The production tax credit has lapsed three times since its initial creation. Each such lapse has resulted in a significant decline in wind energy development during the lapse. Because the production tax credit is typically authorized for short periods of time only and is dependent on its continual extension or re-authorization, continual uncertainty regarding the production tax credit has been a major source of instability in the wind power industry.
Another significant issue currently affecting the economics of wind power development is the national recession affecting the nation's economy as a whole. As with many other types of development, the recession has affected debt financing available for the construction of wind power projects. The wind power industry has traditionally also relied on passive investors who generate income against which tax credits can be monetized; the recession has significantly reduced the number of investors desiring to offset extra income against such tax credits.
Wind Leases. Surface leases are the most common form of legal arrangement under which wind energy developers obtain the right to use a tract of land to harvest wind energy. Wind easements, sometimes alone and often in connection with a wind lease, are also used to obtain the right to develop wind energy farms or production plants or to construct transmission lines to carry wind electricity to the grid. Because of the very capital-intensive nature of wind energy development and because wind energy development often does not preclude other uses of such land, wind energy developers do not usually purchase land for the siting of a wind energy production facility.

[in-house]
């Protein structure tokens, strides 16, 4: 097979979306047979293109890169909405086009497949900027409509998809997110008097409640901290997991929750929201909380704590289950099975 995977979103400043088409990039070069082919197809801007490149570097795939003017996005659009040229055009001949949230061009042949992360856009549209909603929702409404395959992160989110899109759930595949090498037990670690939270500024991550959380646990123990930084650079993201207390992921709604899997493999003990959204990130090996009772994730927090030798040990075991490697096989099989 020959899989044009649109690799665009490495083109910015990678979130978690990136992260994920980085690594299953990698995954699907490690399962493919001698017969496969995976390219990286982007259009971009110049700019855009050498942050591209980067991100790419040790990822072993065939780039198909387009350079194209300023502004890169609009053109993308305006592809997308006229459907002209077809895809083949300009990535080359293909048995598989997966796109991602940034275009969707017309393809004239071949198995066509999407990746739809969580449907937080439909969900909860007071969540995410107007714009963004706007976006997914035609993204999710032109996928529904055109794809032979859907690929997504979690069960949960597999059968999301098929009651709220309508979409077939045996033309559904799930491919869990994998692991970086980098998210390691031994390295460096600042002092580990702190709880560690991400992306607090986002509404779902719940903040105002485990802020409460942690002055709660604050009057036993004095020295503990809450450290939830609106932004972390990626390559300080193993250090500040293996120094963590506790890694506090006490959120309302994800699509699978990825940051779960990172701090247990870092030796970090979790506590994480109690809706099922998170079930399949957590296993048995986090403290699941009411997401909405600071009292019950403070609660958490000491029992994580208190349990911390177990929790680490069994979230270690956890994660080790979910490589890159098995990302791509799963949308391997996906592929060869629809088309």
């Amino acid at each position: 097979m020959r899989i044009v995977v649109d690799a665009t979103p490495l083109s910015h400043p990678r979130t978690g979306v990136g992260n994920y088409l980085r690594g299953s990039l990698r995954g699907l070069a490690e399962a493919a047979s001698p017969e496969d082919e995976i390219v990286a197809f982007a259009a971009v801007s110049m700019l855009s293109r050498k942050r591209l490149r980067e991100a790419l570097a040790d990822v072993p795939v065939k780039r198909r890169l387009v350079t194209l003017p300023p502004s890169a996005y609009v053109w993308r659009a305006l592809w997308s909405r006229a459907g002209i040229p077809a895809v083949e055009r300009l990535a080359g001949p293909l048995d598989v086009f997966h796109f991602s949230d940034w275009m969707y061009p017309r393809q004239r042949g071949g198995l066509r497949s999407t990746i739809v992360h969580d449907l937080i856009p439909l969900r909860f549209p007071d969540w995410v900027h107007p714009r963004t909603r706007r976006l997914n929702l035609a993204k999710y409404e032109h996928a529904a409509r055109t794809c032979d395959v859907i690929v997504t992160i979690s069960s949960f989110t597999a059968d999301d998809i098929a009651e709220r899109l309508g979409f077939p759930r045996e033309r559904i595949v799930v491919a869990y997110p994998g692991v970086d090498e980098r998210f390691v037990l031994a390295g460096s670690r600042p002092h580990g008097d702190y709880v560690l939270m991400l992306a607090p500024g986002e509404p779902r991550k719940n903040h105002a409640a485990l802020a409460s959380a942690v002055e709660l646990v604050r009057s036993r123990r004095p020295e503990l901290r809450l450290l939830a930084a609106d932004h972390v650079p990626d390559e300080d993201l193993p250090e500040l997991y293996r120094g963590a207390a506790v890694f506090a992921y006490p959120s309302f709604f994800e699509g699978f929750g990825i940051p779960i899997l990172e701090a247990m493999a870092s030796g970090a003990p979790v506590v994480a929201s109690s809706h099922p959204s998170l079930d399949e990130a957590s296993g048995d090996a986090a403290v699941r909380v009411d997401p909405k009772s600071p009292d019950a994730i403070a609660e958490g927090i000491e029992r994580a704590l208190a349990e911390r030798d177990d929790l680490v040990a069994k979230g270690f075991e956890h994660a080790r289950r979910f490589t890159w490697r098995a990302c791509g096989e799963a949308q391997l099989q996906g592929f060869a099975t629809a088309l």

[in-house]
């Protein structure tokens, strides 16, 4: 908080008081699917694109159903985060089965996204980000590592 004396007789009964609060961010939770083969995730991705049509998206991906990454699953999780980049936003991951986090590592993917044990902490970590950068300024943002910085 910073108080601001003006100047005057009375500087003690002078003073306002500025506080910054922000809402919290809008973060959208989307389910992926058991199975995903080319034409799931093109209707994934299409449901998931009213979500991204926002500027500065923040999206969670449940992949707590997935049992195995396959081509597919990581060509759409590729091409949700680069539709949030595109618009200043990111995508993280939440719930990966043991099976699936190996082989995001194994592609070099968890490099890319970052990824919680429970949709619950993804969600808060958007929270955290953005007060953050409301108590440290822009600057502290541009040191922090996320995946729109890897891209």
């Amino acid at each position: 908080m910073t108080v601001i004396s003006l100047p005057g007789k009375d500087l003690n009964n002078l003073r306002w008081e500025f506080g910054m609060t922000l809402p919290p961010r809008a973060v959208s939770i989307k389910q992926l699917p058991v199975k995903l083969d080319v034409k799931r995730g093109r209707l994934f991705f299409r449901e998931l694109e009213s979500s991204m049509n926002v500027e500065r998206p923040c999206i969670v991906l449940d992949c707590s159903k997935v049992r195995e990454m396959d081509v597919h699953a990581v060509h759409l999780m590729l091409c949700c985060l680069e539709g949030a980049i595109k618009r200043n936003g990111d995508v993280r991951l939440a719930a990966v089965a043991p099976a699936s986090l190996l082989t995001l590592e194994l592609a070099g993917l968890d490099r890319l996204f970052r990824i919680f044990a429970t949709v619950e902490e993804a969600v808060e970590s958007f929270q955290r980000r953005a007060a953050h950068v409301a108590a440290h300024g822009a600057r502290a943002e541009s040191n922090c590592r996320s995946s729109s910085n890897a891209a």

Wind energy leases have characteristics of both traditional natural resource extraction leases as well as leases contemplating traditional commercial development. Like leases for commercial development, a wind leases term is often for a set number of years rather than an indefinite term based on the production of electricity. However, like traditional resource extraction leases, wind leases usually provide for the payment of royalty based on some percentage of the gross revenue from sales of electricity produced from the wind farm project.
Regardless of the form, the lease or easement agreement will establish the parameters for a long relationship. Wind leases typically run 20-40 years in duration. The wind lease is often divided into an option period consisting of 1 to 5 years during which the wind developer will evaluate the feasibility of locating a wind power production facility at that site and a secondary fixed term of 25 to 35 years or more. The lease may also provide for an extension option at the end of the original fixed lease term. Because of the long duration of the lease or agreement, both parties should address both future uses and development of the property subject to the lease and any existing specialized use of the land, such as farming, livestock grazing or hunting, that wind operations may affect.
More Information. Two excellent resources for those wishing to learn more about the wind energy and power industry are the American Wind Energy Association's website, www.awea.org, and the United States' Department of Energy's 20% Wind Energy by 2030 Technical Report, found at www.eere.energy.gov/windandhydro/wind_2030.html.
About the Author
Katy Pier Moore is an attorney with the firm Cox Smith Matthews in San Antonio, Texas. Her principal areas of practice are Energy and Natural Resources.